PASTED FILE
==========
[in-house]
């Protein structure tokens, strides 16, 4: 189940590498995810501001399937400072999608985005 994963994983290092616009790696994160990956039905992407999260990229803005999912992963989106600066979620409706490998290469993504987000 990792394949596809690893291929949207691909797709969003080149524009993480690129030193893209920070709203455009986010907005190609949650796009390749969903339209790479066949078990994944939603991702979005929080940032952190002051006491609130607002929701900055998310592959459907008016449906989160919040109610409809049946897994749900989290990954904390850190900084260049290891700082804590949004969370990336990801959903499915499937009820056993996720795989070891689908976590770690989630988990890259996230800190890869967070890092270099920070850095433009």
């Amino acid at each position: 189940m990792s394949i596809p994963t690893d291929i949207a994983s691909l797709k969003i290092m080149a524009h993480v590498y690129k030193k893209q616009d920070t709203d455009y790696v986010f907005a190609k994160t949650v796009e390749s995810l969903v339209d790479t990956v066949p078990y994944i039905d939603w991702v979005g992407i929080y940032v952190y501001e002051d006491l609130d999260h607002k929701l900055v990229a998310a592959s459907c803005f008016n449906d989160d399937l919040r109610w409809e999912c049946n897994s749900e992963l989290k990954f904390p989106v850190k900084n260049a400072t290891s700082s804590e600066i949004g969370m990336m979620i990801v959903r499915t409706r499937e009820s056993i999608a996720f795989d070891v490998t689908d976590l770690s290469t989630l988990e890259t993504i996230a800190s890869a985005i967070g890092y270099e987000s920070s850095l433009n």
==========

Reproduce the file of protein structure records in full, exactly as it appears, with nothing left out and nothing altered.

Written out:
[in-house]
């Protein structure tokens, strides 16, 4: 189940590498995810501001399937400072999608985005 994963994983290092616009790696994160990956039905992407999260990229803005999912992963989106600066979620409706490998290469993504987000 990792394949596809690893291929949207691909797709969003080149524009993480690129030193893209920070709203455009986010907005190609949650796009390749969903339209790479066949078990994944939603991702979005929080940032952190002051006491609130607002929701900055998310592959459907008016449906989160919040109610409809049946897994749900989290990954904390850190900084260049290891700082804590949004969370990336990801959903499915499937009820056993996720795989070891689908976590770690989630988990890259996230800190890869967070890092270099920070850095433009």
């Amino acid at each position: 189940m990792s394949i596809p994963t690893d291929i949207a994983s691909l797709k969003i290092m080149a524009h993480v590498y690129k030193k893209q616009d920070t709203d455009y790696v986010f907005a190609k994160t949650v796009e390749s995810l969903v339209d790479t990956v066949p078990y994944i039905d939603w991702v979005g992407i929080y940032v952190y501001e002051d006491l609130d999260h607002k929701l900055v990229a998310a592959s459907c803005f008016n449906d989160d399937l919040r109610w409809e999912c049946n897994s749900e992963l989290k990954f904390p989106v850190k900084n260049a400072t290891s700082s804590e600066i949004g969370m990336m979620i990801v959903r499915t409706r499937e009820s056993i999608a996720f795989d070891v490998t689908d976590l770690s290469t989630l988990e890259t993504i996230a800190s890869a985005i967070g890092y270099e987000s920070s850095l433009n």